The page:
Millions of Americans will soon become eligible for a new tax credit, the so-called health care subsidy, but many of them are not aware they may qualify for it.
Nearly 26 million Americans will qualify for the federal subsidy under the Affordable Care Act (ACA), according to Families USA, a nonprofit and nonpartisan consumer advocacy group. Its number crunching showed that a family of four with an income as high as $94,200 will be eligible for the government subsidy.
“But the idea of cutting $716 billion from Medicare to be able to balance the additional cost of Obamacare is, in my opinion, a mistake.” — Romney
Mitt Romney and Paul Ryan have both used the figure $716 billion in their debates. That’s the amount that the Congressional Budget Office (CBO) estimates will be cut from Medicare to pay for some of the costs associated with the ACA. In fact, Romney and Ryan brought up that number a combined 13 times during the first 3 debates this month. The CBO, in a report prepared for House Speaker John Boehner, concluded that repealing the ACA would increase spending for Medicare from 2013 to 2022 by $716 billion, reducing the amount cut or saved.
What Romney and Ryan have not made clear is that the cuts to Medicare will come from reducing payments to insurance companies operating Medicare Advantage plans, hospitals, and other providers (except for physicians), and not from reducing benefits for seniors. For example, reimbursements to hospitals will be cut by $260 billion. However, there is uncertainty as to whether these cuts hurt access to care. In other words, will hospitals and other providers stop accepting new Medicare payments once reimbursements are cut? The Obama administration says that increased enrollment in Medicare, Medicaid, and private health insurance, spurred on by the ACA, is expected to bring in revenue and balance out the cuts.
Ryan’s healthcare plan similarly includes $700 billion in savings from Medicare, but that was not mentioned by the candidate.
Short answer: Romney’s statement is true but vague, and possibly was meant to worry seniors into thinking that their Medicare services will be cut, although these cost-savings in the program may not affect them.
Ouch! Did you know one of the fastest ways to go broke in America is to go to the hospital. As a physician-in-training, I see a lot of patients with similar stories, but I have noticed that these days it seems like almost everyone has an outrageous hospital bill story to share, myself included.
It is getting to the point where most people are deathly afraid to go to the hospital. All the financial progress that you have made in recent years can literally be wiped out in just a matter of hours. For example, you are about to read about an Arizona woman that was recently charged $83,046 for a three hour hospital visit. How in the world is anyone supposed to pay a bill like that? I have a really hard time understanding why a visit to the doctor should ever be more than a couple hundred bucks or why a hospital stay should ever be more than a couple thousand dollars.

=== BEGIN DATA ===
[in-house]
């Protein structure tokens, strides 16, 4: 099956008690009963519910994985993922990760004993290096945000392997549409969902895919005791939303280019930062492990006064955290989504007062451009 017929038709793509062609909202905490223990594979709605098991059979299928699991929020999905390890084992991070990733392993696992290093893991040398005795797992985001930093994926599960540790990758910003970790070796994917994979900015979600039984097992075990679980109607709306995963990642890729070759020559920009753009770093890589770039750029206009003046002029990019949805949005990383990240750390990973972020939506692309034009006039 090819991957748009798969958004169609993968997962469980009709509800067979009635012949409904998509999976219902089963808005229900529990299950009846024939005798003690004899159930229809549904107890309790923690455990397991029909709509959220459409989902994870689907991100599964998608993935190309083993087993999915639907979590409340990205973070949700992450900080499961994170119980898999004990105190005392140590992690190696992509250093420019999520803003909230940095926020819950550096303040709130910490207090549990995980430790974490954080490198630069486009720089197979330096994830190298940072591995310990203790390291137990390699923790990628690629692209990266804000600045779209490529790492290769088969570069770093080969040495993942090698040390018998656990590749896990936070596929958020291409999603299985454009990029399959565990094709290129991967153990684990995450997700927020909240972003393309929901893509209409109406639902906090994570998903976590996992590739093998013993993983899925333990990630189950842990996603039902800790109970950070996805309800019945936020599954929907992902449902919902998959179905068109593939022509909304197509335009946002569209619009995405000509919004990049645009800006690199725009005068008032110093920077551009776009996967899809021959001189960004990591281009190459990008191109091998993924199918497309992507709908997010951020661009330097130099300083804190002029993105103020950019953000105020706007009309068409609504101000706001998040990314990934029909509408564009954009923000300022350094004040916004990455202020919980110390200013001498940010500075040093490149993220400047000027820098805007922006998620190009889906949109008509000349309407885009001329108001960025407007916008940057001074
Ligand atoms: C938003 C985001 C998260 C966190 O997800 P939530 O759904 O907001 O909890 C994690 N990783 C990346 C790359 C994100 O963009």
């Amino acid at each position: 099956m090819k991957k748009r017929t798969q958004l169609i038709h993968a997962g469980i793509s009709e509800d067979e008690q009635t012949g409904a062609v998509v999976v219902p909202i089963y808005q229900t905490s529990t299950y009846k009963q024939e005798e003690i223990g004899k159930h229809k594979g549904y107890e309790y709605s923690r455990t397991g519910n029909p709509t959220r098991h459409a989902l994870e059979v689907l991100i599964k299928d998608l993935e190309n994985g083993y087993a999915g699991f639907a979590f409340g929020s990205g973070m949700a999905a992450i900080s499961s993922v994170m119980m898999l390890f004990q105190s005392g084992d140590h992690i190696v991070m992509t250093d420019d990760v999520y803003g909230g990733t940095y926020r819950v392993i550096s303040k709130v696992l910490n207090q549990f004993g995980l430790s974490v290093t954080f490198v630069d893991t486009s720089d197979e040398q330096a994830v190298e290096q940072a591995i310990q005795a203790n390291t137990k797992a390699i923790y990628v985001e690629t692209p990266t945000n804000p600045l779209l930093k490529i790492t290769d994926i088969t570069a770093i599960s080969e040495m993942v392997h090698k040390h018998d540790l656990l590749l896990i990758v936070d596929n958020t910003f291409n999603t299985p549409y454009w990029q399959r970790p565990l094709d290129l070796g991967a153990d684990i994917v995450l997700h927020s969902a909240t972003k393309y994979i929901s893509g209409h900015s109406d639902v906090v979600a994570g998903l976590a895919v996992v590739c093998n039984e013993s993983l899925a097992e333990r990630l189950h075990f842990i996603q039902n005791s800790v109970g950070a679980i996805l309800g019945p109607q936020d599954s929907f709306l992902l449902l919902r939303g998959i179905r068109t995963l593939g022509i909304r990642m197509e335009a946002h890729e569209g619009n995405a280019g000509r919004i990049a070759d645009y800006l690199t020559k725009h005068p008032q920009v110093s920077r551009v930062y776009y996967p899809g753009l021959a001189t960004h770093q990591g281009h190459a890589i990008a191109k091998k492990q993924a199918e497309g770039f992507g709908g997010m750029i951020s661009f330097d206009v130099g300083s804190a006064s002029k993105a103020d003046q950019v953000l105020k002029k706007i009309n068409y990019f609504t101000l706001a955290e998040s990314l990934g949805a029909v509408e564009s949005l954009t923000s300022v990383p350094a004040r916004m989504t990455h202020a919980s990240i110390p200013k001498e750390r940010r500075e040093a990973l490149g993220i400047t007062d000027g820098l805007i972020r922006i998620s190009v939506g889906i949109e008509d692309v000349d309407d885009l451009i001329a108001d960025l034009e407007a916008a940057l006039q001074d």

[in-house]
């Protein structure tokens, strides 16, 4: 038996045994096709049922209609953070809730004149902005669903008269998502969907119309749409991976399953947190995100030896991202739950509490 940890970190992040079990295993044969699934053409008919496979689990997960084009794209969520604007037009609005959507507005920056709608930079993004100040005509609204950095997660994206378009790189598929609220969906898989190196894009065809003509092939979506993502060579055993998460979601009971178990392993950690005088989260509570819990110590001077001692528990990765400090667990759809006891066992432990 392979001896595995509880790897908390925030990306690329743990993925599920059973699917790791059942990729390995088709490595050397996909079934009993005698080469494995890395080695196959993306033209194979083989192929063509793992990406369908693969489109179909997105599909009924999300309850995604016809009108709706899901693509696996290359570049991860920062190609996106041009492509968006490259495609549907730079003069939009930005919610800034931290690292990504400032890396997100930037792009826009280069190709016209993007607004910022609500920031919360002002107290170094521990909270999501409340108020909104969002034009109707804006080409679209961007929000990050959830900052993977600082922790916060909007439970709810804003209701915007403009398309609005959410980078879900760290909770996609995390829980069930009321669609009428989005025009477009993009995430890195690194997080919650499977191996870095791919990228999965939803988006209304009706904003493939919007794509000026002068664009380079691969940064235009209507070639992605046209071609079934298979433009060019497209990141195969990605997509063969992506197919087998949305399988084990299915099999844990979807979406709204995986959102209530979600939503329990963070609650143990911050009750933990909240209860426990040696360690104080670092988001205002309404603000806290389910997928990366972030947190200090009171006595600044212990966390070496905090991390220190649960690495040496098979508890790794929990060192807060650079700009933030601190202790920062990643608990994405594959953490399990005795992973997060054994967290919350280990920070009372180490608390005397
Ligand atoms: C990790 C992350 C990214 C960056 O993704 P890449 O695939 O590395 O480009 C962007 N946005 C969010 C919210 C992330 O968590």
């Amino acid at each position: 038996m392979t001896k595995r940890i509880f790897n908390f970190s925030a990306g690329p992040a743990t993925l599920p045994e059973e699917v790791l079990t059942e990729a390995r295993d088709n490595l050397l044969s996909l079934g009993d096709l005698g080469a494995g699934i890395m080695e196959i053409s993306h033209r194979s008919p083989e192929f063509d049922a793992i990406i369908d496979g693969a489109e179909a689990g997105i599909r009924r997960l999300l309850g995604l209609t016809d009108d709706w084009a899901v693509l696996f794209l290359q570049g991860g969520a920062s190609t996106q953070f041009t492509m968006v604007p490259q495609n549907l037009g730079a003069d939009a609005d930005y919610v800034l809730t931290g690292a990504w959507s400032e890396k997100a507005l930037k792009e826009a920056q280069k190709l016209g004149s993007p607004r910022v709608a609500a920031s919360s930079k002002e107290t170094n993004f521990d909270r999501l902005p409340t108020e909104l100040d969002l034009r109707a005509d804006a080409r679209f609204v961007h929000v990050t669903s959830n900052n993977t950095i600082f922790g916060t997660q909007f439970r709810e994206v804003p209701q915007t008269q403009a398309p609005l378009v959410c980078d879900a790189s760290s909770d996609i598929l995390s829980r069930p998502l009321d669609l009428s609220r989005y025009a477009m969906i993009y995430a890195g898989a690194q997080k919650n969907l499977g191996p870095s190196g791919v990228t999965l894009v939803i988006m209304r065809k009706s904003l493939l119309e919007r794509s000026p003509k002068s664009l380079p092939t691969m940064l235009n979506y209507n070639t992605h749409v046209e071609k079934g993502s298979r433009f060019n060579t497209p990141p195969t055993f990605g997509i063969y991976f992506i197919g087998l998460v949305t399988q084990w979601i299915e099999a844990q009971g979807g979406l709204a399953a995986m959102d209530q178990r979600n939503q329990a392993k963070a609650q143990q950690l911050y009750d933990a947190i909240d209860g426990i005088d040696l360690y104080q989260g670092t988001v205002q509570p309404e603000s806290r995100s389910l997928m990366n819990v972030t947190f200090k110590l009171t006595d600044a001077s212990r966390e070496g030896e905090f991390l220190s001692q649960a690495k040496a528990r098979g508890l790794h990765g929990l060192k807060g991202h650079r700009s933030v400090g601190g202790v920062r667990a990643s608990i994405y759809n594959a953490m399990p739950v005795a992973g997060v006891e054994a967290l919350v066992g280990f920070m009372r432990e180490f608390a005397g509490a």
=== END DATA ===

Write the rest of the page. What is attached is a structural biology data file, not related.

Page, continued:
The outrageous cost of healthcare, and hospital bills in this country are a real pet peeve of mine. What makes all of this even more infuriating is that Medicare, Medicaid and the big insurance companies are often charged less than 10 percent of what the rest of us are billed for the same procedures.
There is a reason why 41 percent of all working age Americans are struggling with medical debt right now. It is because our health care system has become a giant money making machine.
As a physician-in-training, specializing in Emergency Medicine — I thought I’d chime in on the Patient Protection and Affordable Care Act (PPACA). First off, this “mandate” everyone is talking about basically says if you can afford insurance but do not get it, you will be charged a fee — or in other words, taxed.
For some healthcare organizations, physicians, and hospital departments, today’s ruling will have significant implications — hospital emergency departments will be greatly affected.
In the ED, we’ll most likely experience a little increase in reimbursements, as 20 percent of the patients are uninsured. Basically, uninsured individuals, who have been paying for healthcare services independently —- the lowest form of reimbursement for hospitals and EDs —- will have access to insurance through Medicaid and state exchanges.
Aside from that, the EDs will most likely see volumes increase for two reasons.